Many market shocks are short-lived once investors conclude the event is unlikely to cause lasting economic damage. Still, major market downturns such as the 2000 dot-com bust and the 2008-09 credit crisis are powerful reminders that we cannot control or predict exactly how, where, or when precarious situations will arise.
Market risk refers to the possibility that an investment will lose value because of a broad decline in the financial markets, which can be the result of economic or sociopolitical factors. Investors who are willing to accept more investment risk may benefit from higher returns in the good times, but they also get hit harder during the bad times. A more conservative portfolio generally means there are fewer highs, but also fewer lows.
Your portfolio’s risk profile should reflect your ability to endure periods of market volatility, both financially and emotionally. Here are some questions that may help you evaluate your personal relationship with risk.
How Much Risk Can You Afford?
Your capacity for risk generally depends on your current financial position (income, assets, and expenses) as well as your age, health, future earning potential, and time horizon. Your time horizon is the length of time before you expect to tap your investment assets for specific financial goals. The more time you have to keep the money invested, the more likely it is that you can ride out the volatility associated with riskier investments. An aggressive risk profile may be appropriate if you’re investing for a retirement that is many years away. However, investing for a teenager’s upcoming college education may call for a conservative approach.
How Much Risk May be Needed to Meet Your Goals?
lf you know how much money you have to invest and can estimate how much you will need in the future, then it’s possible to calculate a “required return” (and a corresponding level of risk) for your investments. Older retirees who have sufficient income and assets to cover expenses for the rest of their lives may not need to expose their savings to risk. On the other hand, some risk-averse individuals may need to invest more aggressively to accumulate enough money for retirement and offset another risk: that inflation could erode the purchasing power of their assets over the long term.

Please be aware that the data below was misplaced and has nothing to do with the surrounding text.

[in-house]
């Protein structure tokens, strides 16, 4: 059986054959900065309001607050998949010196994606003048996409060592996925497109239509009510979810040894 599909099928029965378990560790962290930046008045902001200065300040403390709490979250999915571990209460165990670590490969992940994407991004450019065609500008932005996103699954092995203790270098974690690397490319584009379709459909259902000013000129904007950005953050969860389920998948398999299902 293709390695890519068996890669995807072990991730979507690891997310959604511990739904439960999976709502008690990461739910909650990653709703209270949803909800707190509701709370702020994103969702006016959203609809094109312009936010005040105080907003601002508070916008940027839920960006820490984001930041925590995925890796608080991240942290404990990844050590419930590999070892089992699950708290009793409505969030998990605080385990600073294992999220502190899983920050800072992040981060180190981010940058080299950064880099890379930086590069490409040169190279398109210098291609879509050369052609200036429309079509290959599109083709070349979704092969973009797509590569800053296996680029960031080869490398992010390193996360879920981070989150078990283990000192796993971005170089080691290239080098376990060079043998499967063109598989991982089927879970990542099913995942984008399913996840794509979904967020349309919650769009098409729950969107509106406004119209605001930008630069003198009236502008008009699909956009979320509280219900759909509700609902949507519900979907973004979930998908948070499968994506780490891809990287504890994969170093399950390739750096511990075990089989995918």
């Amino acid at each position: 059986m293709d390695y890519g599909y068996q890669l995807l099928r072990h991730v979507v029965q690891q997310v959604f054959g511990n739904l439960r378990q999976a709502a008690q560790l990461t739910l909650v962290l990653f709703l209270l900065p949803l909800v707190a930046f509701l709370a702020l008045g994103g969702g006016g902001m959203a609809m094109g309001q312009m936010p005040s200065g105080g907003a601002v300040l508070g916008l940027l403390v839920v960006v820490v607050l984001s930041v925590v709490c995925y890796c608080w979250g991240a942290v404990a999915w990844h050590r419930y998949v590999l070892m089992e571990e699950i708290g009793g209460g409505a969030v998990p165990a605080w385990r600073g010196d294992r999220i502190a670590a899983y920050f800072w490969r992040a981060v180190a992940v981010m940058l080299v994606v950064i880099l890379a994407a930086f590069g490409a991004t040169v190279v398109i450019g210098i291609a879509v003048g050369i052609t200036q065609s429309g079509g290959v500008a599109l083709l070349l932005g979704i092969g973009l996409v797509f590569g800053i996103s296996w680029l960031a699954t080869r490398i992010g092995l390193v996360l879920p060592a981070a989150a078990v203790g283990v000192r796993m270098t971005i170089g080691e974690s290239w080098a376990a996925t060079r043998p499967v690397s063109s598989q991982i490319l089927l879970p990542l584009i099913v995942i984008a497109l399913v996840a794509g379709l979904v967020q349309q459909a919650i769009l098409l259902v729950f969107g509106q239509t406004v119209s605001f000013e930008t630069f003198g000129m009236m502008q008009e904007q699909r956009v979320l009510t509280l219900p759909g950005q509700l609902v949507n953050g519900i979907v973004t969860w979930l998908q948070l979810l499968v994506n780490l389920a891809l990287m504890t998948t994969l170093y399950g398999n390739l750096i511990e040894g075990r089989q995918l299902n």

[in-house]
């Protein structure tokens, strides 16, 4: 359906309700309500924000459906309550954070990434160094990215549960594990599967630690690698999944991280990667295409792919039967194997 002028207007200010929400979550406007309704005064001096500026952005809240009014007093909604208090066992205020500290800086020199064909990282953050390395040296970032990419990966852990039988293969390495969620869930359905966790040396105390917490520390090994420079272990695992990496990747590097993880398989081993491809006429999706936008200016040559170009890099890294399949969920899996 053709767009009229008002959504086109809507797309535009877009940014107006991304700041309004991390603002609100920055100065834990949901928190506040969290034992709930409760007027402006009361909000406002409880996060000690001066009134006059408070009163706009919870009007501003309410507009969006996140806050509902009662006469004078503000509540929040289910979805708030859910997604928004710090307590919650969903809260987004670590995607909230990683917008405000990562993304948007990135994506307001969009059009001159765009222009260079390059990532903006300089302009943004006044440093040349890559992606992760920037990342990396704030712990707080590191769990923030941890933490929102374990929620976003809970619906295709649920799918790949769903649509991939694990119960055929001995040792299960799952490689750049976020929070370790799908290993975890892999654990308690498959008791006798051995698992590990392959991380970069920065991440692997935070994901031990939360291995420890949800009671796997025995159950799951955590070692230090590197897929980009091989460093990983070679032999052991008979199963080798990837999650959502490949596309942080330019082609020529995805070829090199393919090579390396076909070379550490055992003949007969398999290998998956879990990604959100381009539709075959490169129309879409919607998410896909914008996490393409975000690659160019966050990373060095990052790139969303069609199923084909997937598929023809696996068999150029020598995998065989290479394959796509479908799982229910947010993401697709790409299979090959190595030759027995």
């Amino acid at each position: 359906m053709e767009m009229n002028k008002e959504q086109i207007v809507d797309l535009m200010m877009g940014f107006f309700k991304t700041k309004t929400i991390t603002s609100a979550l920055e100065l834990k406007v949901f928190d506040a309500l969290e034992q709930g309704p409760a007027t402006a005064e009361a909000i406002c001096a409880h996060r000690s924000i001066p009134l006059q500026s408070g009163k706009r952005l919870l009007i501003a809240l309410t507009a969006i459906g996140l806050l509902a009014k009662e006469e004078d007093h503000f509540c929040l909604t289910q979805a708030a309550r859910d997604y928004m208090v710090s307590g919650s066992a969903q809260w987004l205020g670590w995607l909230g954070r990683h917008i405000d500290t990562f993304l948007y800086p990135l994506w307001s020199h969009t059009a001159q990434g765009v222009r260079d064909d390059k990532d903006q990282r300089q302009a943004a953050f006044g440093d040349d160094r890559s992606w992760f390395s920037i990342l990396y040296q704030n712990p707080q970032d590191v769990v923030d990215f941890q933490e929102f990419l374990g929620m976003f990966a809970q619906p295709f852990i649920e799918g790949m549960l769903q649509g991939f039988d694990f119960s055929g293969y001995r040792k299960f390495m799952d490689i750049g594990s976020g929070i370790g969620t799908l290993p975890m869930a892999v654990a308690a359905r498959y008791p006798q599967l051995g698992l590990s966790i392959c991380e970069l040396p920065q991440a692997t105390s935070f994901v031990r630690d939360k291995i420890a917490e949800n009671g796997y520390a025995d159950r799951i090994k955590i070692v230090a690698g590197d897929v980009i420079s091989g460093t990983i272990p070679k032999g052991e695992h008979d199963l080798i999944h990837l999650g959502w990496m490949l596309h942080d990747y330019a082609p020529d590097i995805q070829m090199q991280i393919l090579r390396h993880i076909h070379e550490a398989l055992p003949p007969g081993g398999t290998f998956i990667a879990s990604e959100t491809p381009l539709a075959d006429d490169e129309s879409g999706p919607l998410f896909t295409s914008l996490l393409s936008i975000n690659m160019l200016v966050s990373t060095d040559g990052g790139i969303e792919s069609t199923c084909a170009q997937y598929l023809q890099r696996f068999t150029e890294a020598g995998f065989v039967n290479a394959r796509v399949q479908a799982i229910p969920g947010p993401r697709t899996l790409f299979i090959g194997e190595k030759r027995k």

How Much Risk Are You Comfortable Taking?
Some people seem to be born risk-takers, whereas others are cautious by nature, but an investor’s true psychological risk tolerance can be difficult to assess. Some people who describe their personality a certain way on a questionnaire may act differently when they are tested by real events.
Moreover, an investor’s attitude toward risk can change over time, with experience and age. New investors may be more fearful of potential losses. Investors who have experienced the cyclical and ever-changing nature of the economy and investment performance may be more comfortable with short-term market swings.
Market declines are an inevitable part of investing, but abandoning a sound investment strategy in the heat of the moment could be detrimental to your portfolio’s long-term performance. One thing you can do to strengthen your mindset is to anticipate scenarios in which the value of your investments were to fall by 20% to 40%. If you become overly anxious about the possibility of such a loss, it might be helpful to reduce the level of risk in your portfolio. Otherwise, having a plan in place could help you manage your emotions when turbulent times arrive.
All investing involves risk, including the possible loss of principal, and there is no guarantee that any investment strategy will be successful.
If you have questions, contact the Experts at Henssler Financial:
Disclosures: The following information is reprinted with permission from Forefield, a division of Broadridge Financial Solutions, Inc. This article is meant to provide valuable background information on particular investments, NOT a recommendation to buy. The investments referenced within this article may currently be traded by Henssler Financial. All material presented is compiled from sources believed to be reliable and current, but accuracy cannot be guaranteed. The contents are intended for general information purposes only. Information provided should not be the sole basis in making any decisions and is not intended to replace the advice of a qualified professional, such as a tax consultant, insurance adviser or attorney. Although this material is designed to provide accurate and authoritative information with respect to the subject matter, it may not apply in all situations. Readers are urged to consult with their adviser concerning specific situations and questions. This is not to be construed as an offer to buy or sell any financial instruments. It is not our intention to state, indicate or imply in any manner that current or past results are indicative of future profitability or expectations. As with all investments, there are associated inherent risks. Please obtain and review all financial material carefully before investing. Henssler is not licensed to offer or sell insurance products, and this overview is not to be construed as an offer to purchase any insurance products.